what the tools and testers do

The buttset (or butt set) is one of the most versatile and important pieces of telephone test equipment ó a handset with touch-tone pad, alligator clips, and various features that allow you to know if a circuit is dead or live, good or bad. It can also make and receive phone calls. No one seems to be sure why it's called a buttset, but there are several possibilities:

  • Maybe because a buttset can be used to "butt-in" to a conversation.

  • Maybe because a buttset is usually hung from a tool belt on a phone technician's butt.

  • Maybe because phone technicians use them while sitting on their butts.

  • Another possible origin relates to connecting two things together with a "butt splice" or "butt joint" in electricity, printing, recording or carpentry.

  • And then there's the temporary and powerful contact when people "butt heads."

  • When you touch the alligator clips of a buttset to a pair of telephone terminal screws or clips, you are butting them together.

Tone generator and probe This is a very important two-piece test set. A tone generator ("toner") is like a radio transmitter. You attach its alligator clips to a pair of wires, or plug its plug into a phone or data jack, and it sends a sound through the wire. The probe works like a radio receiver. It picks up the tone when it is near a wire, even if it is one wire in the middle of a bundle of wires, or is inside a wall. An internal speaker lets you hear the sound that the probe picks up, and you can also attach a buttset to hear better in noisy environments, or when the signal is weak. A tone generator and probe are extremely useful in identifying wires, finding open circuits and short circuits, diagnosing crosstalk, and other telecom tasks. They're also good for tracing speaker wires and alarm and remote control circuits. Most tone generators also allow you to test polarity of a phone line, indicate the presence of voltage, test continuity, and provide "talk battery" to test phone equipment when no dial tone is available.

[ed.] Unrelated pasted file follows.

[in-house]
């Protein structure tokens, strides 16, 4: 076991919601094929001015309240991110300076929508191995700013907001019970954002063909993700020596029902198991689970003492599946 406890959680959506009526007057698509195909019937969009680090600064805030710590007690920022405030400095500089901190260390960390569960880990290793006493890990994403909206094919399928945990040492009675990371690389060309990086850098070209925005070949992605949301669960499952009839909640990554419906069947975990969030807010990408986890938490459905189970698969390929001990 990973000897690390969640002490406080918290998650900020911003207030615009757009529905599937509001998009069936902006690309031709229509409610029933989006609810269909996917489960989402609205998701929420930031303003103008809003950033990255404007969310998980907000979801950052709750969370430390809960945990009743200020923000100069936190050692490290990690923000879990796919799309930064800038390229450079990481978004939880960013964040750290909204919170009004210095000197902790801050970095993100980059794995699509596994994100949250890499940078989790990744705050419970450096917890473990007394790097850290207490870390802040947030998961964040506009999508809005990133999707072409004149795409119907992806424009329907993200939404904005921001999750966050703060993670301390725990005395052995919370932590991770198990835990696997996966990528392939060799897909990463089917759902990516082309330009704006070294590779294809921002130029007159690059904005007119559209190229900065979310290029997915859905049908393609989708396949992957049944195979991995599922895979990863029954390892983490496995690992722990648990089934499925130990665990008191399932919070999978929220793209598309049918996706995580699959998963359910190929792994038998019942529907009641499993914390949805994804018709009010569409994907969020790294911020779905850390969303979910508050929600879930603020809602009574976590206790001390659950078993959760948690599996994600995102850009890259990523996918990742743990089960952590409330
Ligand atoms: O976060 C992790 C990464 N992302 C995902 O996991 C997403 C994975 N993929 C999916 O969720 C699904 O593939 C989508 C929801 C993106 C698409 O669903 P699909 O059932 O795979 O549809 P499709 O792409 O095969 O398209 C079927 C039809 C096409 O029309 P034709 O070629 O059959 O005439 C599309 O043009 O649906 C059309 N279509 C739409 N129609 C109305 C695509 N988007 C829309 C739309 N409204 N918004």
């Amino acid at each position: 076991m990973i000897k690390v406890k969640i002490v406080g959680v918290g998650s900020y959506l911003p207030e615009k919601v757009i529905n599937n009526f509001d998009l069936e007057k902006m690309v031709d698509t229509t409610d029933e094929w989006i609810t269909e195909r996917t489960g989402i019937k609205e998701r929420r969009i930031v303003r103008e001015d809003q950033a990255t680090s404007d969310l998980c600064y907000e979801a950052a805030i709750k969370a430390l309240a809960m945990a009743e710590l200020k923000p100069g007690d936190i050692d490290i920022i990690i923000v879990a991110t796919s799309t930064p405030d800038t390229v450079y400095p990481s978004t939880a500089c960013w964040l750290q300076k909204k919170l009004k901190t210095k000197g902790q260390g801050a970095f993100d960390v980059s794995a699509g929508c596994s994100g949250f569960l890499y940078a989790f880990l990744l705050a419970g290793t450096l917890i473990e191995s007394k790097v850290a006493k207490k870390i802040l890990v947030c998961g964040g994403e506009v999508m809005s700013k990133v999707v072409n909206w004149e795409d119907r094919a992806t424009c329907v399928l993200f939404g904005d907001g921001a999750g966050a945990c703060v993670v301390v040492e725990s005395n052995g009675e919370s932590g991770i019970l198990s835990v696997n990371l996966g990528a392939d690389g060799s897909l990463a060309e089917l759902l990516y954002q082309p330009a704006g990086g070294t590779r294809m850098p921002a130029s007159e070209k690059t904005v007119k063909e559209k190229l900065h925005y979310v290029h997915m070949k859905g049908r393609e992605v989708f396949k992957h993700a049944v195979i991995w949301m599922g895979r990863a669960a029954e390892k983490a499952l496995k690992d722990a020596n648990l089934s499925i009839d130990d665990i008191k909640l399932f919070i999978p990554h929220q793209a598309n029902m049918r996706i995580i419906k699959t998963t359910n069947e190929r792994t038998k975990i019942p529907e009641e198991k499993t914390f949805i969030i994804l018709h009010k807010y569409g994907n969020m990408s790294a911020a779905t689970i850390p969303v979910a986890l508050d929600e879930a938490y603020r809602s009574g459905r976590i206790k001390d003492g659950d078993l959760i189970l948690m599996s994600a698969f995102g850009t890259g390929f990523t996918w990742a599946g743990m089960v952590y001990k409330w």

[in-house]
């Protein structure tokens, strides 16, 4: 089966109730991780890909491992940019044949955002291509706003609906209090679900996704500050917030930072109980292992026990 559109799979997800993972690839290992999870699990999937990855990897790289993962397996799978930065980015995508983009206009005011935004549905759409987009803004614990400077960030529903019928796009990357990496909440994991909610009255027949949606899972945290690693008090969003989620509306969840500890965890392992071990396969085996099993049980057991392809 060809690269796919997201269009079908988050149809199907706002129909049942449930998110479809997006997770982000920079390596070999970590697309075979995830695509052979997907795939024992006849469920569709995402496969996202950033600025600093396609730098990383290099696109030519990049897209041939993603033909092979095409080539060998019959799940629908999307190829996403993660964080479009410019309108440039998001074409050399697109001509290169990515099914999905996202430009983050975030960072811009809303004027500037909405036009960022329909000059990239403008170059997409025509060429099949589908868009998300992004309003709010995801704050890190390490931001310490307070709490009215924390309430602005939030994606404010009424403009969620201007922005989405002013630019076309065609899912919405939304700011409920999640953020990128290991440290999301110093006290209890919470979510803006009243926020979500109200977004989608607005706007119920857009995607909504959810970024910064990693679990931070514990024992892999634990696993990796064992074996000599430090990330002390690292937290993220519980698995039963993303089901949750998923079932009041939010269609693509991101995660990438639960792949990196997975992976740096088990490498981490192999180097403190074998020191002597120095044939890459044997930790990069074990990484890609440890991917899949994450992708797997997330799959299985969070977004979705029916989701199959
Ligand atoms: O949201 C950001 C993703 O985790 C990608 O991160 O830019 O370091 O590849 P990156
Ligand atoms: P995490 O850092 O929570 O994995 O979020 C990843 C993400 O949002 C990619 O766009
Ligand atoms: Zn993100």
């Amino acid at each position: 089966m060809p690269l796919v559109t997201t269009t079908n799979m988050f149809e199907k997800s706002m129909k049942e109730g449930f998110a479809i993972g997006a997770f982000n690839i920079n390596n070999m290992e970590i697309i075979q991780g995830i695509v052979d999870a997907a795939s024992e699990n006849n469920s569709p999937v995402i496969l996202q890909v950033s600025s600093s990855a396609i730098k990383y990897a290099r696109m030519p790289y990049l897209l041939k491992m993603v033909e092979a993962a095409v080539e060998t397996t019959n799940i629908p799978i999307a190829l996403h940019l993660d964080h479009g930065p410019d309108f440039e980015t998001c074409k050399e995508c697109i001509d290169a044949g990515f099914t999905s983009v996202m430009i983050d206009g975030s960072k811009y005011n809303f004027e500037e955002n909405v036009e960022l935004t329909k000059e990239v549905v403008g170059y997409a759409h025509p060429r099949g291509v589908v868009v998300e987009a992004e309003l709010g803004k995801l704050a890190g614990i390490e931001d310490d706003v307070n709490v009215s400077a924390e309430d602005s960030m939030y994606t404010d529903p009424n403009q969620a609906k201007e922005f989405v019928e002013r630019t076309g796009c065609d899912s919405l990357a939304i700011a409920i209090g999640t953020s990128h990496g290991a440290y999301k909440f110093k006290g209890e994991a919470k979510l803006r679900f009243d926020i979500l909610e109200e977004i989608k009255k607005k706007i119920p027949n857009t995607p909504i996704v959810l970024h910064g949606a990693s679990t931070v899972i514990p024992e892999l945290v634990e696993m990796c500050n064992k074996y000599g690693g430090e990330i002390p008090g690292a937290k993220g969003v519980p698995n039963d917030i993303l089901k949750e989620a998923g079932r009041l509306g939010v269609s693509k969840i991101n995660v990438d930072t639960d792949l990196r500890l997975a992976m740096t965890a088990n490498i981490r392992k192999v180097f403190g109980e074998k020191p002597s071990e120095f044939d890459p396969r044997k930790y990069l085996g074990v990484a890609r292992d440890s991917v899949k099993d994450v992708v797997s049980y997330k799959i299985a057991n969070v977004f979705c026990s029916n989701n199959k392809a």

Punchdown Tool This is a vital telecom tool used to attach wires to the ubiquitous punchdown blocks that keep the planetís telecommunications infrastructure functioning. Punchdown tools generally accept interchangeable bits for working on different types of blocks, patch panels and jacks. The two main types are 66 and 110, and any techy needs both. Other types you may encounter include BIX, Krone and 630.

Cable Tester This can be a one-piece or two-piece tool that connects to both ends of a cable and lets you know the condition of all of the wires within the cable, revealing short circuits, open circuits, reversals, foreign voltages, etc. Lots of different models are available, and each one usually works with more than one type of cable and connector, including phone, data and video. Some have additional features such as tone generation.

Phone Line Tester This is an small inexpensive tool that plugs into a phone jack and uses an LED to indicate whether the jack is dead, live or has reversed polarity.

Wire Stripper Used to remove insulation from wire without damaging the inner wire. Some phone geeks use their teeth.

Modular Plug Crimper Basically this is a special purpose heavy-duty pliers that is used to attach a modular plug to a wire.